780-482-1548 • 11516 - Jasper Avenue, Edmonton, AB T5K 0M8
The Pro-Fractional XC laser is like getting a facelift
without the surgical scars and minimal downtime!
Dr. Liao is the first Dermatologist in Edmonton
to have the Pro-Fractional XC machine.
BEFORE PROCEDURE AFTER THREE PROCEDURES
Dr. Janice Liao F. R.C.P. (C)
Canadian and American Board Certified Dermatologist
Coming out safely
For many people, it’s hard to talk about their sexuality, sexual orientation or gender
Gender identity is someone’s deeply held internal sense of whether they’re male
or female, both or neither. And it’s invisible to others.
For that reason, some people who are of a sexual or gender minority may want to
tell others who they really are. It’s called “coming out.”
“I found it was best to come out
first to people I knew would support
me,” says Marni Panas, Alberta Health
Services’ senior advisor on diversity and
inclusion. Four years ago, she decided
to come out as a transgender woman.
“This is always the story of the
individual to tell,” Panas says.
Coming out differs from “outing,”
which means someone else does the
“Outing somebody is never okay.
People need to come out at their own
speed and be given a space that is
safe to do it. Outing people is not only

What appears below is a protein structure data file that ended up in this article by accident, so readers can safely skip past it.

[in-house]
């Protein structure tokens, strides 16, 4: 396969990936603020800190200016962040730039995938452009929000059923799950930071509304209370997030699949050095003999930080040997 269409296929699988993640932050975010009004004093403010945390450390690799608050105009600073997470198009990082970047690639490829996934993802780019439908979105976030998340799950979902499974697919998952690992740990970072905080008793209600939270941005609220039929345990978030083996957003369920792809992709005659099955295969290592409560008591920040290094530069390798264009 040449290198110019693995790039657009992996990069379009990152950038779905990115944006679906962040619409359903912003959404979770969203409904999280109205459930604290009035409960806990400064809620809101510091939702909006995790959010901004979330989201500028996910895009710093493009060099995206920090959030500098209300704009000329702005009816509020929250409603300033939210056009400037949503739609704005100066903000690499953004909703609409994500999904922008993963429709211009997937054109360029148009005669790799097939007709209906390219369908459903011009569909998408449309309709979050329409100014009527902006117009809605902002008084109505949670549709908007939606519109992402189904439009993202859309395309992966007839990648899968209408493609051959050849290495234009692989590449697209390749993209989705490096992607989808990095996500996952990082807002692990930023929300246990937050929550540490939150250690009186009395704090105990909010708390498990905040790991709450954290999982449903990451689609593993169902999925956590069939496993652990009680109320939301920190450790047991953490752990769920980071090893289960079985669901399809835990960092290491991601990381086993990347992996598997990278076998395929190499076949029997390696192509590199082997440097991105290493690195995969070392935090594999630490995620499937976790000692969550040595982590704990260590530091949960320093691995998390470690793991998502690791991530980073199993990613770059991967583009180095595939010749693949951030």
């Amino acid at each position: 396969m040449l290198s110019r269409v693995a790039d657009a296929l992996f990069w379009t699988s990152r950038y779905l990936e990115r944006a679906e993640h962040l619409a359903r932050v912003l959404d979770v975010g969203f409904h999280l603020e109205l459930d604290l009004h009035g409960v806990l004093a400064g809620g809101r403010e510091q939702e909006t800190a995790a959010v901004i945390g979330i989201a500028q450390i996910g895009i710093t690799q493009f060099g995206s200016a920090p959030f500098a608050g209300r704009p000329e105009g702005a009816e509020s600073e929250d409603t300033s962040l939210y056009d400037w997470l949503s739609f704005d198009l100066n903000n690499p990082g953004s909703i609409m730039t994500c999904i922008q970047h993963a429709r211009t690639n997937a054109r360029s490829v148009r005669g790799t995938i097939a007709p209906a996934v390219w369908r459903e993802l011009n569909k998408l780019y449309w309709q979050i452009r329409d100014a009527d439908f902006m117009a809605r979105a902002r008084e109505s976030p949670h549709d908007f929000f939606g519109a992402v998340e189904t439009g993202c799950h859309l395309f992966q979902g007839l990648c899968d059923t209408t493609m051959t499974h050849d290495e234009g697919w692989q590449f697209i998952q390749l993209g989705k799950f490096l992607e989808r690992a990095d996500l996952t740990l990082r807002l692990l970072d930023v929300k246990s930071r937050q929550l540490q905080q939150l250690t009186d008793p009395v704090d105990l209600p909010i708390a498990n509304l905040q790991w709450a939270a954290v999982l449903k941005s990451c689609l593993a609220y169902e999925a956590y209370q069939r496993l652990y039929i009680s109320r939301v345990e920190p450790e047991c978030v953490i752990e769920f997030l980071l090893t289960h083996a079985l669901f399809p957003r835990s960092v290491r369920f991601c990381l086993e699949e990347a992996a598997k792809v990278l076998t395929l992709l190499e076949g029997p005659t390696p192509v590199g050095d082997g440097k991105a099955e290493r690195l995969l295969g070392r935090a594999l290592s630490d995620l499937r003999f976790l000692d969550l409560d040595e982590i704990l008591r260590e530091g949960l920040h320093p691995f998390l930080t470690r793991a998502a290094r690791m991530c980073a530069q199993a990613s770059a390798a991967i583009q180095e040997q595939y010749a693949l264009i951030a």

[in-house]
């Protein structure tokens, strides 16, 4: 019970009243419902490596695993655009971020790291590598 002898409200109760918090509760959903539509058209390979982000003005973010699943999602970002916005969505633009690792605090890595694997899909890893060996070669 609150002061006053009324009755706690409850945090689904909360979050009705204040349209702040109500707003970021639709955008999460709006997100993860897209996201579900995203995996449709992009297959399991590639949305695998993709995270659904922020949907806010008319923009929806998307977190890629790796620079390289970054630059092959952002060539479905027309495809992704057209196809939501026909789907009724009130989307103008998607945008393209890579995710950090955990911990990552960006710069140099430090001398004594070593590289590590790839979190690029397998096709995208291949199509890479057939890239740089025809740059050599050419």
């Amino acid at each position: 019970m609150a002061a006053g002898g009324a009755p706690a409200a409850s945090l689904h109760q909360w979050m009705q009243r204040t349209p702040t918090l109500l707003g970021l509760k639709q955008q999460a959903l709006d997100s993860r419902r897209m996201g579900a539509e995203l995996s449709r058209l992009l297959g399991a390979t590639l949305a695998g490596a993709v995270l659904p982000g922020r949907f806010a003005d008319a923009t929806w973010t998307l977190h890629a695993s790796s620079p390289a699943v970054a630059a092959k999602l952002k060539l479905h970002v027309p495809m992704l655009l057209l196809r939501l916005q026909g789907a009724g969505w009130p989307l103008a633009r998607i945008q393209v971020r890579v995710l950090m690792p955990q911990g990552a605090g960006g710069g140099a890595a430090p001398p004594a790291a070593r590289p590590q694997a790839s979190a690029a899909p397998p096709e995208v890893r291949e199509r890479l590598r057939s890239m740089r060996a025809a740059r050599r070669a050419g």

incredibly disrespectful, but could put
someone at risk.”
Healthy meals for kids
Children do everything better when
they are well nourished. In 2016, more
than 5,000 Alberta kids in 33 schools
received a healthy meal at school
as part of a pilot nutrition program.
Each meal followed Alberta’s nutrition
guidelines for children and youth.
The results are visible. “Students are
better equipped to participate in their
school day and develop the skills they
need for lifelong nutrition habits,” says
Barb Spencer, chief executive officer,
e4c, an Edmonton non-profit that
supports vulnerable populations.
In the 2017-2018 school year, the
program became provincewide and now
more than 215,000 kids in 213 schools
are receiving a nutritious meal each day.
For more information about this
program, visit education.alberta.ca;
search for nutrition program.
In our winter 2018 issue, the
story It’s Time to Rethink Obesity
incorrectly described body mass
index (BMI). BMI is a person’s
weight in kilograms divided by the
square of height in metres. We
apologize for the error.